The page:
Since the Affordable Care Act, insurances are required to include certain preventive services in their policies. (Policies, that is, that are not grandfathered in.) This is definitely a step forward, as it means that patients do not need to pay for a visit that focuses on preventing illnesses (or catching them early).
However, what patients are not often aware of is that these visits are meant to be just that – preventive care. Preventive care, in the insurance company definition, means “anything that hasn’t produced symptoms yet.” If it’s produced symptoms, then any workup and testing becomes diagnostic. So what happens if you are having symptoms and want to address those in the preventive patient visit? Then your insurance company may not cover for that portion of the visit, and you may face a bill. This is also true for any labs and tests. If the lab or test is to workup any symptoms that the patient is having, the insurance company will regard it as diagnostic – not preventive.
(There is a lot more than I cover here about preventive services – in the case of one insurance company guideline, nearly 70 pages worth. Suffice it to say that if you have a screening test done and problems are found, the insurance company will pay for it as a preventive service. But you should talk to your insurance company ahead of time if you have questions about what will or will not be covered.)
This can be confusing not only for patients, but for healthcare providers as well. And it is different than what was the norm in the past. In the past, if someone came in for an annual exam, we would use that time to go over any problems the patient was having and work those problems up. We still do so, but we now have to explain to patients that that portion of the visit will not be covered under the “free annual exam” by the insurance company. Please understand that this is as frustrating for your provider as it is for you.
So what should you do when preparing for your annual preventive screening? First, call your insurance company, and find out what is covered. As well you probably can go to the insurance company’s website, create an account, and access benefit descriptions.
The key is to understand that while you should mention symptoms you are having (and we will ask if you are having any symptoms, obviously, no healthcare provider is going to stop doing that), actually working up those symptoms can’t be included as part of the free preventive screening. “Working up” includes not only taking extensive history of a symptom, but asking questions about it (diagnosing), as well as any testing done to assess what it is. So depending on how urgent the situation is, we will either go over it is a separate part of of the visit, or schedule a further visit to focus on those symptoms and problems. The ‘working up’ part of the visit will need to be billed separately to the insurance company, and it will not be part of the free visit.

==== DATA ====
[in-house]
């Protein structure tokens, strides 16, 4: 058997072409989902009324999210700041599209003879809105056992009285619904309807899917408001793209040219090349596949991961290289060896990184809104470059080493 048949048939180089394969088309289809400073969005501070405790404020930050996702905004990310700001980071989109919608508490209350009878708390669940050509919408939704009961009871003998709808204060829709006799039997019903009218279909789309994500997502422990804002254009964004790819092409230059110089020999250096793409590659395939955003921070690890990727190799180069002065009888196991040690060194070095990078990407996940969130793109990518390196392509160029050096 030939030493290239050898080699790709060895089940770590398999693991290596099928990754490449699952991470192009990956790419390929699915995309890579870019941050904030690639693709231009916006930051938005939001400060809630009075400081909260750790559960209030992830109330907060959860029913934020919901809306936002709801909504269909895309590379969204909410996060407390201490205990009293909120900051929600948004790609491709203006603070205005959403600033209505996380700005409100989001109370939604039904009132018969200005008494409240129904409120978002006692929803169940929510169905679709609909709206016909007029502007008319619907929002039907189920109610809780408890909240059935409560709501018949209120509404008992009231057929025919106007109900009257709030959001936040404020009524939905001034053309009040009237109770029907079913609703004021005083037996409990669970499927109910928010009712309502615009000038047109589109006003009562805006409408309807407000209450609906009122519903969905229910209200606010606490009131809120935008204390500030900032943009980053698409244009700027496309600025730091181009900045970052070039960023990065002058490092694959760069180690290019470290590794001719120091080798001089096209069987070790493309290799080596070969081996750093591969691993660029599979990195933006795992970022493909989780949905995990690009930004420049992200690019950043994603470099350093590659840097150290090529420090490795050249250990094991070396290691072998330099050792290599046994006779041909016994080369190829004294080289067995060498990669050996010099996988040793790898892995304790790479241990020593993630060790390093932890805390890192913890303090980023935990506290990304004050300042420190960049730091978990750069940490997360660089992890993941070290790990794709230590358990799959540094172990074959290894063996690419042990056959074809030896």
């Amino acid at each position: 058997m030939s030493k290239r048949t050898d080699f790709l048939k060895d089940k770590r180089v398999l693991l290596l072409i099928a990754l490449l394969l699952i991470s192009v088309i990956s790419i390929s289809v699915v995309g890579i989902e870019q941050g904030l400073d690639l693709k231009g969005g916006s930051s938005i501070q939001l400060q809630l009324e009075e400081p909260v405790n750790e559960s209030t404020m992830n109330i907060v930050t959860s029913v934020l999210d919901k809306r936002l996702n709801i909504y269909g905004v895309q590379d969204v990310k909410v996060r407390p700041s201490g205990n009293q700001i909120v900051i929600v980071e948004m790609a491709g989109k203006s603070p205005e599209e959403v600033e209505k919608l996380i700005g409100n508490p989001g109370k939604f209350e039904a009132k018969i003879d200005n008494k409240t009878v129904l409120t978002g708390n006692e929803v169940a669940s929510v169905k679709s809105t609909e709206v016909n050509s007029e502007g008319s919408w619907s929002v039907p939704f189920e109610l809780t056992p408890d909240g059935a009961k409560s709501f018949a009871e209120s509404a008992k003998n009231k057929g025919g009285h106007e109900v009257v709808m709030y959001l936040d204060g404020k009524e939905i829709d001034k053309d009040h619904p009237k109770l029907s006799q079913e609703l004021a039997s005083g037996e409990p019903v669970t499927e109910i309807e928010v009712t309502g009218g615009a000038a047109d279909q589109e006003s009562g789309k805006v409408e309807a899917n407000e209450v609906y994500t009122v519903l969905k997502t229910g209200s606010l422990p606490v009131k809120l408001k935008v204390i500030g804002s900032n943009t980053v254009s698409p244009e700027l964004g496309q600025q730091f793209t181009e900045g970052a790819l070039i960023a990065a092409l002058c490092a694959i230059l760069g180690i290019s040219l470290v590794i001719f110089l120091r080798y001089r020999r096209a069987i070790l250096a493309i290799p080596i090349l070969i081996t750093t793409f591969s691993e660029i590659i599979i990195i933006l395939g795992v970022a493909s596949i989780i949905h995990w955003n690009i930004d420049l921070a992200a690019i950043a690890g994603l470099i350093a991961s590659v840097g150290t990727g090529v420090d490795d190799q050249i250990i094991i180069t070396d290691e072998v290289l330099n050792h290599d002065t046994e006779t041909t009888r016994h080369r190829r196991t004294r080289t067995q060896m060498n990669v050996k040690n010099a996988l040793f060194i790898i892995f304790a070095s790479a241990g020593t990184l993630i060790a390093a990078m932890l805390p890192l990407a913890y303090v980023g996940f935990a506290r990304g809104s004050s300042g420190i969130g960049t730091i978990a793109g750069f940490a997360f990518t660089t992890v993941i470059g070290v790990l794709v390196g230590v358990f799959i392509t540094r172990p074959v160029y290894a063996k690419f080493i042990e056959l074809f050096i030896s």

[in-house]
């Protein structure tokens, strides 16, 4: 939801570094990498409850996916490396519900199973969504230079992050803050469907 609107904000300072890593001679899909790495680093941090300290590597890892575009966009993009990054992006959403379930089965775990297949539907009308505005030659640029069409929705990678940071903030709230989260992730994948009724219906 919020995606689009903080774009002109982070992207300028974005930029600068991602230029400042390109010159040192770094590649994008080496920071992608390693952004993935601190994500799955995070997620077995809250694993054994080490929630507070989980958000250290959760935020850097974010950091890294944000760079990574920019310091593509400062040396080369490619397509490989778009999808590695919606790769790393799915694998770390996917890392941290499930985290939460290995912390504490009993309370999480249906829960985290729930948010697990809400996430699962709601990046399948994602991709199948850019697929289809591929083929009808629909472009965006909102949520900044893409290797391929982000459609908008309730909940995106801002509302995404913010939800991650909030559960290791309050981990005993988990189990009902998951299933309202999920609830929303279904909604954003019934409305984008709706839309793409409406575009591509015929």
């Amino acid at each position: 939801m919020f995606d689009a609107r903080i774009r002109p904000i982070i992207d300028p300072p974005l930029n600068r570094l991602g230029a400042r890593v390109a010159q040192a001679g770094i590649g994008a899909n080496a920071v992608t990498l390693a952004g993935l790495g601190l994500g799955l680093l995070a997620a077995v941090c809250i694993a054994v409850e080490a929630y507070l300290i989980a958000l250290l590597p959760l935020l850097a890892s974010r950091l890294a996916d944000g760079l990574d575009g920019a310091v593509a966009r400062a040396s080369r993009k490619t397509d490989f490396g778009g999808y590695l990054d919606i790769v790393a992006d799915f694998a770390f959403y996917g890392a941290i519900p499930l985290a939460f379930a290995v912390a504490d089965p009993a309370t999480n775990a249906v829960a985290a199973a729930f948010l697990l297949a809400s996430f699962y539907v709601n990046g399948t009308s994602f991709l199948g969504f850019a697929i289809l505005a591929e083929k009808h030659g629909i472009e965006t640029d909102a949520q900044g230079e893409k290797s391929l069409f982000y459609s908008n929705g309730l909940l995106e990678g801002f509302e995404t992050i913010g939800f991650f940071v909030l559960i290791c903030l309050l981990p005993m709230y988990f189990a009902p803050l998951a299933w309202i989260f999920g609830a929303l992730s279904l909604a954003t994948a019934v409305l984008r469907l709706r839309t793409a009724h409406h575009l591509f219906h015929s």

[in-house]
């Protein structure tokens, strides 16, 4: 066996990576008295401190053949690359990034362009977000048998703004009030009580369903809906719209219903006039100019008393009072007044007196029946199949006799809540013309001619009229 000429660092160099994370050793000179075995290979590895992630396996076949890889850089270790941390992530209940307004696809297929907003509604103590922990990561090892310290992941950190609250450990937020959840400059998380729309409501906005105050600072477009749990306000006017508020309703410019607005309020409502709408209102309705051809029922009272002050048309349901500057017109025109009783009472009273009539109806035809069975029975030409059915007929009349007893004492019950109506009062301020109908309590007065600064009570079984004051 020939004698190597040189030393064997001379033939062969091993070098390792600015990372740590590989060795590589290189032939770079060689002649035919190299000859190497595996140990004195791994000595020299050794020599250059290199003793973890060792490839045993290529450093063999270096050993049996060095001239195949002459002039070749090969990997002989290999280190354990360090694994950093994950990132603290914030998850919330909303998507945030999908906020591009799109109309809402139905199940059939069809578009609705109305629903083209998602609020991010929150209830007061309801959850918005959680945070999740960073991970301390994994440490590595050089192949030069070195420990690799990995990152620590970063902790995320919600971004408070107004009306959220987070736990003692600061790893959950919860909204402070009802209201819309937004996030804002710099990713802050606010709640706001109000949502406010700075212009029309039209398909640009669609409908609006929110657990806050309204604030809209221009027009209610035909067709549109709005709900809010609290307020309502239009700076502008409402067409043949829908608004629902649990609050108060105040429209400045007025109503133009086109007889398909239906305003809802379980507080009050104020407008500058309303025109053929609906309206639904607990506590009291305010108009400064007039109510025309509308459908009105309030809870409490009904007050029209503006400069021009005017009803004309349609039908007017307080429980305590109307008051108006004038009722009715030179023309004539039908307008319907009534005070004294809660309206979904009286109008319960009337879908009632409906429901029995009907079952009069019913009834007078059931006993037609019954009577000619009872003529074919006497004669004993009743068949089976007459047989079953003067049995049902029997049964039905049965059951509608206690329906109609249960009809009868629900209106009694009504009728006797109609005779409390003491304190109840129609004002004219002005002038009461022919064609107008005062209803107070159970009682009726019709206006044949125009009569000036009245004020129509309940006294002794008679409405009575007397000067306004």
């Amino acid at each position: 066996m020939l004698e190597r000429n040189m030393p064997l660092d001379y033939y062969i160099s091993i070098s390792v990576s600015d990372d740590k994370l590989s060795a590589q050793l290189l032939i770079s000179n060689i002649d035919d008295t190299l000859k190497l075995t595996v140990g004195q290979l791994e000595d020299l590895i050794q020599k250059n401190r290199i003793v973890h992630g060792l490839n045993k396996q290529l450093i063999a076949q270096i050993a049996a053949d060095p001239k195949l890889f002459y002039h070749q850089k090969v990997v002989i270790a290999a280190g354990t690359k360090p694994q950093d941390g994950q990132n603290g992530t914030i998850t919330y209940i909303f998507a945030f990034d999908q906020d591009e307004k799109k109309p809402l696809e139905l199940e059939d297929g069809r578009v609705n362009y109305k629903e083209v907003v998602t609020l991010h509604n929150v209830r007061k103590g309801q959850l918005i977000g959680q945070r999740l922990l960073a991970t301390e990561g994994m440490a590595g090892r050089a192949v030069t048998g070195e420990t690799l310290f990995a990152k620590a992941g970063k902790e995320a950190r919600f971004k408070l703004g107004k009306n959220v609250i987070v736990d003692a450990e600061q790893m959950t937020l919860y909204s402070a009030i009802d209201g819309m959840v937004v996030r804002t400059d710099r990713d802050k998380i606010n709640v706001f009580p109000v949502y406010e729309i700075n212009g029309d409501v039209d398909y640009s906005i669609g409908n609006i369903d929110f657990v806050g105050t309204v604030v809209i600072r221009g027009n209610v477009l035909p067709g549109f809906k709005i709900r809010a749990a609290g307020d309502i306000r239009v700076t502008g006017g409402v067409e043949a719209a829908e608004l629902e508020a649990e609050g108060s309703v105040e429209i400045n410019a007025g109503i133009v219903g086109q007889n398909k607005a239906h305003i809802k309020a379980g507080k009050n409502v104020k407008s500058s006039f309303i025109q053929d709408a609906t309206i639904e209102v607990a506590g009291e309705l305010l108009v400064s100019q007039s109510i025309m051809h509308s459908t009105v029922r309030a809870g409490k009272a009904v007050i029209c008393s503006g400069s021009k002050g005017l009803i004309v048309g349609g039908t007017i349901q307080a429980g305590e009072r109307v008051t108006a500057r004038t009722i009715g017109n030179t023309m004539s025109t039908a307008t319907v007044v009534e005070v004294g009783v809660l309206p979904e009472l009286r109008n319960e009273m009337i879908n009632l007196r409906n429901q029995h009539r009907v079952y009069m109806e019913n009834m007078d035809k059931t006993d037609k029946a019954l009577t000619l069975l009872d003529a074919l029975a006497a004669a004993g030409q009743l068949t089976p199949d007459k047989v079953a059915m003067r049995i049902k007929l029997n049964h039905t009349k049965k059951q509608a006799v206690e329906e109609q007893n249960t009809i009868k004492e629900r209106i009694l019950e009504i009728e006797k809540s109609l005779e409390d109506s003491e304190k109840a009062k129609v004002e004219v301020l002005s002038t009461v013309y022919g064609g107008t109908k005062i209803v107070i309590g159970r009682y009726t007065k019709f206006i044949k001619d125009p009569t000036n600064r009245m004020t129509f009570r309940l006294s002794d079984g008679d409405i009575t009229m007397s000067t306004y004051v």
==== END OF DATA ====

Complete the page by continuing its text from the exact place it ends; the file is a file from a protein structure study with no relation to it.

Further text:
Also, you may want to know that your insurance company may limit preventive services to those that meet certain criteria. One criteria is that it be a “Grade A or B” service. This usually refers to guidelines published by the United States Preventive Services Task Force (USPSTF). The USPSTF is a group that reviews various tests and screening and looks at the research done on the outcomes of those studies. The take home is they ask “Does actually performing this test or screening service reduce the problems it is supposed to reduce, in the population at large?” If the answer is no, then they tend to recommend against that test or screening service.
Now, many healthcare providers of whatever type do not always agree with these recommendations, which have included not performing mammograms on women under age 50 and over age 40, for instance. And the guidelines are meant to be guidelines – not hard and fast rules. But what this does mean in practice is that many procedures that you may have heard about, including specialized screening tests, will not be covered by your insurance company. Or “not covered” if you do not fall into certain high-risk groups. So if you want to get those tests, you will need to be prepared to pay for them out of pocket. And if your insurance company decides that they are not “medically necessary”, you may want to find out if the cost of those tests will be applied to your deductible or not.
So, given all this, what will you get from the preventive care visit? Well, one thing you will get – that is very worthwhile – is a chance to have a visit that is focused on helping you prevent problems before they become symptoms. Instead of “putting out fires”, we can focus on keeping the fires from getting started. If this if the first time you are seeing your provider, this is a great time for them to get to know about all those background factors that don’t always get covered thoroughly in “sick visits”. Your dad’s family history of heart disease, or mom’s family history of diabetes, the fact that you’ve been anxious since childhood, your diet, your exercise (or lack of exercise) – this is a good time to go over those things. If you’ve been seeing your provider for awhile, it can be a good time to talk about those aspects of your healthcare. And if you are seeing a provider where you go over those things anyway at visits – consider it a good time to see where you have come from, and what your goals are, health-wise.